Leaving GLENDRONACH, where I risked my life for a tasting (see GLENDRONACH CASK STRENGTH BATCH 9 tasting), I couldn't go on without passing further west in Speyside in the second of the three distilleries of the BROWN FORMAN house (the colourful BENRIACH) to taste 2 of their many new exceptional distillates: the new versions of the 21 year old, THE TWENTY ONE and the 25 year old, THE TWENTY FIVE and their 4 cask blends made by RACHEL BARRIE. 


I had to share the tasting with you, especially as these two distillates (and their 30 year old companion, guess what, it's called THE THIRTY) have just been awarded a gold medal (double gold at that) at the SanFrancisco World Spirit Competition in the category of single malts over 20 years old! Enough to entice us.


So when will we see these two whiskies from the sunniest distillery in Scotland?




Let's start with the valiant THE TWENTY ONE, 21 YEARS OLD (previously with or without peat under the Walker air and simply called 21 YEARS OLD).


As I said, the two old versions were deprived of the "BARRIE'S PEATED TOUCH", and were either composed of unpeated distillate only (21 years Old) or peated distillate (21 years AUTHENTICUS). The new version will change a lot of things (especially when you are called PEATDREAM)!


So here we are, now the "young old" (+20 years) is composed of both unpeated distillates and now slightly peated distillates (10/15 ppm maximum). On the other hand, its ageing remains the same as that of the old unpeated 21 years old, i.e. 21 years either in Bourbon casks (for the mellowness), sherry casks (for the sweetness), virgin oak casks (for the "pep") or Médoc red wine casks (for the apotheosis).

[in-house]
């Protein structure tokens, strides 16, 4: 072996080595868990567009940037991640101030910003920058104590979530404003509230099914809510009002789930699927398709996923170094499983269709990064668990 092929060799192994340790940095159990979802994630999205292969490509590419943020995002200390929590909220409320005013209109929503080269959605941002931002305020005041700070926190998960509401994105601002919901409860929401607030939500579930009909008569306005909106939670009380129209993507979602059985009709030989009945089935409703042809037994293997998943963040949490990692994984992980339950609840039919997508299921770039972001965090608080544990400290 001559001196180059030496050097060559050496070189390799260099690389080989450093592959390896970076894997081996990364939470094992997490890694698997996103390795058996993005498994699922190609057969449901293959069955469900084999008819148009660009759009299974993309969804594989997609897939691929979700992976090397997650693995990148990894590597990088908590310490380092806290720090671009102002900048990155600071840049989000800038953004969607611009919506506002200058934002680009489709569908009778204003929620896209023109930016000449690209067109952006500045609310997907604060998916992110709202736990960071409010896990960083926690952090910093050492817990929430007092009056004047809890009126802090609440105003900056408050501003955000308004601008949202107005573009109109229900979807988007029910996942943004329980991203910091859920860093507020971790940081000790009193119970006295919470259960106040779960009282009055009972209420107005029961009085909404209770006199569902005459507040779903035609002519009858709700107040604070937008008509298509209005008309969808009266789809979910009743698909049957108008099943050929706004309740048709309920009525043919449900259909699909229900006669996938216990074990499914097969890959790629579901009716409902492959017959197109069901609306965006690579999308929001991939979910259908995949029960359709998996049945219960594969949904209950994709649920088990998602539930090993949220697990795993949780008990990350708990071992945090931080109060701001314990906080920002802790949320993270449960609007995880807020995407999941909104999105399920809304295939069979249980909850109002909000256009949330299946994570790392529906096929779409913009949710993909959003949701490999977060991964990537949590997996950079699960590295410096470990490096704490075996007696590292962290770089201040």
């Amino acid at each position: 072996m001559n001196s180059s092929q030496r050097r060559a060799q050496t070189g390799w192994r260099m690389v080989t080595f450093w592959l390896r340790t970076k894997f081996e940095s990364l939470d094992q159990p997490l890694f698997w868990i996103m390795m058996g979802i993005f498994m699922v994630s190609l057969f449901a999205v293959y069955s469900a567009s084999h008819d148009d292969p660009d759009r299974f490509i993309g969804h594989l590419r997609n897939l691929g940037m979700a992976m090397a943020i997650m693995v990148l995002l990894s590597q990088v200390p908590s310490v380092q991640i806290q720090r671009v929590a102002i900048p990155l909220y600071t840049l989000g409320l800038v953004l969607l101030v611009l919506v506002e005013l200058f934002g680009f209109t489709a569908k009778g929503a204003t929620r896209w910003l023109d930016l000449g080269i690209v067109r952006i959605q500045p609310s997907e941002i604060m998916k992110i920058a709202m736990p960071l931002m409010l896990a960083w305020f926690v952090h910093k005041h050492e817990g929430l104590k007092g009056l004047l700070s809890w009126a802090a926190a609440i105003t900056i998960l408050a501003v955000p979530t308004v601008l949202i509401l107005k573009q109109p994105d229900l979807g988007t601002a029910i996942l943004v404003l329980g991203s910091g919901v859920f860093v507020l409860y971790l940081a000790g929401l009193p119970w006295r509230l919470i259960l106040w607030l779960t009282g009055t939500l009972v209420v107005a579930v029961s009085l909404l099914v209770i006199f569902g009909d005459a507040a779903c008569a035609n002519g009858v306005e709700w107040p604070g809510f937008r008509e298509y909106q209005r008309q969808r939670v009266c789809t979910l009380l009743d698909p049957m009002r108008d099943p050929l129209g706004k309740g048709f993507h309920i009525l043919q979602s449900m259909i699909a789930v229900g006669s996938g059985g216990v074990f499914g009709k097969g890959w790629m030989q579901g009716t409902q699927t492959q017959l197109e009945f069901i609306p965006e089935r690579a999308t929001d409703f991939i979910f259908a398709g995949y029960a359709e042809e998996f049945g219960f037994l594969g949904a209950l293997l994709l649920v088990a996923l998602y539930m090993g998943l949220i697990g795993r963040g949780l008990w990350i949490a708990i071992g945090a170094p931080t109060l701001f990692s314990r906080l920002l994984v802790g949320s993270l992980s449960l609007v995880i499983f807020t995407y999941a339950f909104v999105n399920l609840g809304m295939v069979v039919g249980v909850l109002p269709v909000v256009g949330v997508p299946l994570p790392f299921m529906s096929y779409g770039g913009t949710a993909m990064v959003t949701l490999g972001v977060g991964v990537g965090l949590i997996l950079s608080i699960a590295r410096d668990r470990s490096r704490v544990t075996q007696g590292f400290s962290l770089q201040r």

What about tasting it?


The whisky that flows into the glass is a beautiful dark golden colour.


When you dip your nose into the glass for the first time, it is nothing but sweetness and finesse. One can detect a very light peat which is very well integrated and brings freshness (peat with a chlorophyll air from the Highlands). The whole gives it a woody air.


On the second pass, it rounds out with sweeter notes of ripe apple and sultana.


The third passage rounds out again with a smell of white chocolate but keeps a touch of acidity with a slight lemon smell and above all the discreet return of the peat.   


On the palate, it is very mellow with a taste of sultana. As the tasting path is going to be long (21 seconds minimum to take full advantage of its 21 years of ageing) we are going to discover a lot of beautiful things. The road begins with the arrival of spices, then it will go through a very furtive harshness (certainly linked to the Médoc barrel). But quickly, the mellowness returns with notes of nuts and a surprising velvet texture. This marshmallowy sensation in the mouth, which makes the distillate dense, remains throughout the end of the tasting. However, it is countered by hints of spice and light smoke at the end.


Once the 21 seconds are over, you have to swallow it anyway (but there's still some in your glass I assure you). The finish is rather short (it has given a lot in the mouth) with slightly smoky and liquorice tones. On the other hand, it leaves a mellow memory in the mouth.